Q.1) Electric vehicles could have a potential to pose positive impact on the economy as well as on environment. In this context discuss the need for introducing electric vehicles. What challenges India is facing in mainstreaming these vehicles?(GS-3)
Electric vehicles have the potential to disrupt the mobility ecosystem, and, if implemented well, could have a positive impact on the economy as well as the urban environment. India, however, needs a road map, with timelines, processes, well-researched impact studies, bold initiatives and robust investments in technological research to turn its EV dream into reality.
- All electric vehicle run on electricity only. An electric vehicle uses one or more electric motors or traction motors for propulsion.An electric vehicle may be powered through a collector system by electricity from off-vehicle sources, or may be self-contained with a battery, solar panels or an electric generator to convert fuel to electricity. EVs include road and rail vehicles, surface and underwater vessels, and electric spacecraft.
Why there is need for electric vehicles in India?
Push for electric mobility:
- NITI Aayog has estimated that the nation can save up to ₹4 lakh crore by rapidly adopting EVs.
- It will help in achieving India’s ambitious renewable energy plan.
- From 2030, India would completely shift to using electric vehicles (EVs).
- It will help in addressing vehicular pollution in India.
- It will help in curbing green houses. Hence will reduce global warming.
- It will promote clean and green energy. Hence environment friendly.
- It will help in achieving the target of “Paris climate agreements”.
- India’s whole Infrastructure is not capable to adopt Electric vehicles.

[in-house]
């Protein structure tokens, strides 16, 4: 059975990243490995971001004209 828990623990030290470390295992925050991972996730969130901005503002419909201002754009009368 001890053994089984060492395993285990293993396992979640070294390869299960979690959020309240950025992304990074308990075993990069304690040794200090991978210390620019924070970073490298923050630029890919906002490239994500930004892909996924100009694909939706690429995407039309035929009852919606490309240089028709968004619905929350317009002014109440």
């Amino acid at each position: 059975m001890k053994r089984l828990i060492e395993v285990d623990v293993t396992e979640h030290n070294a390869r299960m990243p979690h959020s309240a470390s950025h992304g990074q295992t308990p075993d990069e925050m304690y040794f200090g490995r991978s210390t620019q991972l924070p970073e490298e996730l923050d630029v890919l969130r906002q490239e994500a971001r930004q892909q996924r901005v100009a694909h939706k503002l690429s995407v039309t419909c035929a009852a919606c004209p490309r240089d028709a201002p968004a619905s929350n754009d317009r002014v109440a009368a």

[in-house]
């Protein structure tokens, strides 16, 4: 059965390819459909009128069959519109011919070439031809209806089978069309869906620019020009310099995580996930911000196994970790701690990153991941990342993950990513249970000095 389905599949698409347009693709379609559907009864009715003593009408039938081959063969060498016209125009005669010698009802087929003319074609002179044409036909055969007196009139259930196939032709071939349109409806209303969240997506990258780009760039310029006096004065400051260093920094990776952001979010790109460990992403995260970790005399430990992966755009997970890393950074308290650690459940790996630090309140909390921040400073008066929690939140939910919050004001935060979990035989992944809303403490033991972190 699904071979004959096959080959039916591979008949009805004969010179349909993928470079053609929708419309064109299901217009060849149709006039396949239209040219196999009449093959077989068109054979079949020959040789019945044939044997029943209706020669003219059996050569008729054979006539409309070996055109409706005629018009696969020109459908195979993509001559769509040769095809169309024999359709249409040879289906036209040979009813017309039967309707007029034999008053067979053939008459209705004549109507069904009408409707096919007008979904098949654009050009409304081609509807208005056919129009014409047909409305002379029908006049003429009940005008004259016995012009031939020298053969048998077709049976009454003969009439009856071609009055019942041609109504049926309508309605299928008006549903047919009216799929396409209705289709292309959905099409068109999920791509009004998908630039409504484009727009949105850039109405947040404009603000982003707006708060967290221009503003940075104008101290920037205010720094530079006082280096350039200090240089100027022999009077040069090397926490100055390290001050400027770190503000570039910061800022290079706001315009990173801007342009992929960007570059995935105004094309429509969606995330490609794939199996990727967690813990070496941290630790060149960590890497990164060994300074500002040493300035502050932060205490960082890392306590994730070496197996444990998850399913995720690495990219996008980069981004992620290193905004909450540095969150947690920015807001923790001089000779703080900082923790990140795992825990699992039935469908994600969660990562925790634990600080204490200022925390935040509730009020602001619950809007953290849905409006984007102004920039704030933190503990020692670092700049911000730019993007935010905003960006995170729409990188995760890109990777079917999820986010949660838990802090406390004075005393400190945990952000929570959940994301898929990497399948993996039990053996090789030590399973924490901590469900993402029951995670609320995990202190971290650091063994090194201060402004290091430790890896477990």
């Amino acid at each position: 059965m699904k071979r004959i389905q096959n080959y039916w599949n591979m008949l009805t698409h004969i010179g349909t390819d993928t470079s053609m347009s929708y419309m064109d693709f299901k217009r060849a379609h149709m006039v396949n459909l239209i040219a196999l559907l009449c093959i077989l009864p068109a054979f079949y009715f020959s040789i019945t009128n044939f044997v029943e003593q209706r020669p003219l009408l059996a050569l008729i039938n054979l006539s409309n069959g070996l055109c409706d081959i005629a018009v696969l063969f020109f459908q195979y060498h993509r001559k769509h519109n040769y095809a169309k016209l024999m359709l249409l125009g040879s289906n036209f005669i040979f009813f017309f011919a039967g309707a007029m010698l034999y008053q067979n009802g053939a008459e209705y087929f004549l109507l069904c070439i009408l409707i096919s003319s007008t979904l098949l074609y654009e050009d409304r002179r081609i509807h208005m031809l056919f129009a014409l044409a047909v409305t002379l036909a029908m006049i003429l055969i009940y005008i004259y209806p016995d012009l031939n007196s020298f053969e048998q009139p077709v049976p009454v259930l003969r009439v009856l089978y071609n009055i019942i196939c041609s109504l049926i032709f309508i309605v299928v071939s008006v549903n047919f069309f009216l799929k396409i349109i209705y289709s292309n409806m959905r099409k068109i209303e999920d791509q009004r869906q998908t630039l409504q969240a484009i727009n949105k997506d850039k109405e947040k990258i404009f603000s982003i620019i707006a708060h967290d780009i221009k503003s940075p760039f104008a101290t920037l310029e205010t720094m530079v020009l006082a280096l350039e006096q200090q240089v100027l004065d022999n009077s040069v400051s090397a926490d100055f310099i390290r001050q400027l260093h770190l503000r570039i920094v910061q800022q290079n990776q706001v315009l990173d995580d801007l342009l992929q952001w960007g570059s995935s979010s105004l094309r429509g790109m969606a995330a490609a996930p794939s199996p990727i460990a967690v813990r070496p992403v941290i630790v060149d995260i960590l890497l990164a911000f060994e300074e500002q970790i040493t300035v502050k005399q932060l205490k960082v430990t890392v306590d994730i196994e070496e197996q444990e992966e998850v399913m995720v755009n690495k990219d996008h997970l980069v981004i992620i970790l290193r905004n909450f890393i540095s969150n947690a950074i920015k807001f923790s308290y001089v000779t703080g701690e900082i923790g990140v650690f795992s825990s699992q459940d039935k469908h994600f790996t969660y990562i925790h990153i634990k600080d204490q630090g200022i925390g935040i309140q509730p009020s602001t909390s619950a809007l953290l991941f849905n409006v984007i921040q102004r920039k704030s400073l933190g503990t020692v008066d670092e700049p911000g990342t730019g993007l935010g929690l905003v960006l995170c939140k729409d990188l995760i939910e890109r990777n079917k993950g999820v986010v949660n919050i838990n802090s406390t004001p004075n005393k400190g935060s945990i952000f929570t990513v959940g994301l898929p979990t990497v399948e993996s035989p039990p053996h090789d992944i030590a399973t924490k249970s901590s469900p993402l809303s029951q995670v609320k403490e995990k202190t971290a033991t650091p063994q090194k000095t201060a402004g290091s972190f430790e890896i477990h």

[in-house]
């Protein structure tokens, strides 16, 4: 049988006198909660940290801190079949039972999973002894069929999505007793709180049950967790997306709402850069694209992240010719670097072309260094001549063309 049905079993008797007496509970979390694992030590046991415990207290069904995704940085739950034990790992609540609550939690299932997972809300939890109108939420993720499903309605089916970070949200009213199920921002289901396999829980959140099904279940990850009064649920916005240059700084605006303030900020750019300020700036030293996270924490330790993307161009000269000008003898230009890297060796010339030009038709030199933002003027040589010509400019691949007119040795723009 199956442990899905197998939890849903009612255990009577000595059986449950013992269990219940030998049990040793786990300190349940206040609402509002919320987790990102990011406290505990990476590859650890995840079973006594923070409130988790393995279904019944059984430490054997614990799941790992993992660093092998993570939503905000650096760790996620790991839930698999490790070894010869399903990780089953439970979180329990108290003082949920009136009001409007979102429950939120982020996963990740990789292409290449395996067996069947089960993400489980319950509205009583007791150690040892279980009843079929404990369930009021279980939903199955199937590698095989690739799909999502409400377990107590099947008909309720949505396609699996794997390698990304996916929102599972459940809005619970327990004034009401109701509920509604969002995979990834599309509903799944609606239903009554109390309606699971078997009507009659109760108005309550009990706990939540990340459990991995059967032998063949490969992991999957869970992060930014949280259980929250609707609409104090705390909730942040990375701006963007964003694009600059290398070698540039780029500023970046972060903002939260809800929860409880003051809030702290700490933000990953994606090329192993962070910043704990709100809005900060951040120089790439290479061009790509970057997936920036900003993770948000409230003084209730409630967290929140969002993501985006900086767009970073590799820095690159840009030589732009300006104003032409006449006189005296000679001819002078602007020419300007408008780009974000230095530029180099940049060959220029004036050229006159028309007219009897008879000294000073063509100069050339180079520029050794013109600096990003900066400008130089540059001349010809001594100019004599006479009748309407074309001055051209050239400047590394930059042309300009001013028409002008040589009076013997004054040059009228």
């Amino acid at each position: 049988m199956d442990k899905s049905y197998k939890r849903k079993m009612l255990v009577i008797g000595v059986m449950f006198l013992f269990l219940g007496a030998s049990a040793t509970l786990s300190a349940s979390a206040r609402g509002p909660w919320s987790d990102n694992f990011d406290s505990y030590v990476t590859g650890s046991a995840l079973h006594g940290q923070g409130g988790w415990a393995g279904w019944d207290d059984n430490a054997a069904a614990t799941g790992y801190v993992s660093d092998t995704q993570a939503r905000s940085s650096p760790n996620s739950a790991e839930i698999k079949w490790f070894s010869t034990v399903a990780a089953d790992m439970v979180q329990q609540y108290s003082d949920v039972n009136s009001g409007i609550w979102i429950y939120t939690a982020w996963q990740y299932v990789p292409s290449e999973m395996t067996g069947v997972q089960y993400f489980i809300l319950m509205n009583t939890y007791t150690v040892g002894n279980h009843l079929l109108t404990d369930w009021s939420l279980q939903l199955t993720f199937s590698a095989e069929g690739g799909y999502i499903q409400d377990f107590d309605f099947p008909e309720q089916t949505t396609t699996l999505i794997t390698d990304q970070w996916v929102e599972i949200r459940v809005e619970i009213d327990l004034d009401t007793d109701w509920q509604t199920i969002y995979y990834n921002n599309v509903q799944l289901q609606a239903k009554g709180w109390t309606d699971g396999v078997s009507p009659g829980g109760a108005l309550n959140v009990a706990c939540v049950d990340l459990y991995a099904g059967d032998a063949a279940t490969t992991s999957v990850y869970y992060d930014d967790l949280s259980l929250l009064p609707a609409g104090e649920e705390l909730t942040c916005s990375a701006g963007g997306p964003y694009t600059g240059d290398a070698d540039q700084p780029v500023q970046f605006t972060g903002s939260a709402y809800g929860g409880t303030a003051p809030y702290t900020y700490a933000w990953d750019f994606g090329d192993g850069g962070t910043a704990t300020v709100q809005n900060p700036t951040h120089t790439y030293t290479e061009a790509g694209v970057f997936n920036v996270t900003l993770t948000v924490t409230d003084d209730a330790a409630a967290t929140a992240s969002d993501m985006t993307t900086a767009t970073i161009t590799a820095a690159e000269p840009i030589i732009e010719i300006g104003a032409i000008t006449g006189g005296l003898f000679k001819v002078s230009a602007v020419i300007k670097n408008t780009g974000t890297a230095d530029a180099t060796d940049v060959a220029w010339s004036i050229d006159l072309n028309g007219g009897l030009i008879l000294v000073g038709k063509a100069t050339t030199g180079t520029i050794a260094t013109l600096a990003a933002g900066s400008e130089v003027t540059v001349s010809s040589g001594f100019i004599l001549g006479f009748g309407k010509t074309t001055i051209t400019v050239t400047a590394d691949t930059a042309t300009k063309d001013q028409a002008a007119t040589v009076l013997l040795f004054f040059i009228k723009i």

- Still many villagers night spent in Moon light & Kersoene lamp.
- Issue of Charging and storage current
- Our Motor Vehicle is not suitable for Electric vehicles.
- Extra Burden on State to implement Electric vehicles.
- Most of the electric vehicles especially car need to be recharge again.
- Electric cars is however silent and can lead to accidents in some cases.
- Limited seating capability.
- India does not produce lithium-ion (Li-ion) batteries currently, and companies making battery packs are dependent almost exclusively on imports from China.
- This is a cost-saving strategy as setting up a cell manufacturing unit in India would be expensive.
Q.2)India is the largest democracy in the world still India has not been able to evolve a transparent political funding system. In this context discuss the relevance of electoral bonds. Why Electoral bonds are necessary?(GS-2)
An electoral bond is designed to be a bearer instrument like a Promissory Note — in effect, it will be similar to a bank note that is payable to the bearer on demand and free of interest. It can be purchased by any citizen of India or a body incorporated in India. The electoral bonds will not bear the name of the donor.
The bonds will be issued in multiples of ₹1,000, ₹10,000, ₹1 lakh, ₹10 lakh and ₹1 crore and will be available at specified branches of State Bank of India. They can be bought by the donor with a KYC-compliant account. Donors can donate the bonds to their party of choice which can then be cashed in via the party’s verified account within 15 days.
Every party that is registered under section 29A of the Representation of the Peoples Act, 1951 (43 of 1951) and has secured at least one percent of the votes polled in the most recent Lok Sabha or State election will be allotted a verified account by the Election Commission of India. Electoral bond transactions can be made only via this account.
Why Electoral Bonds are Necessary?
India is the largest democracy in the world. However, despite strengthening various institutions for the last seven decades, India has not been able to evolve a transparent political funding system. Elections and political parties are a fundamental feature of Parliamentary democracy.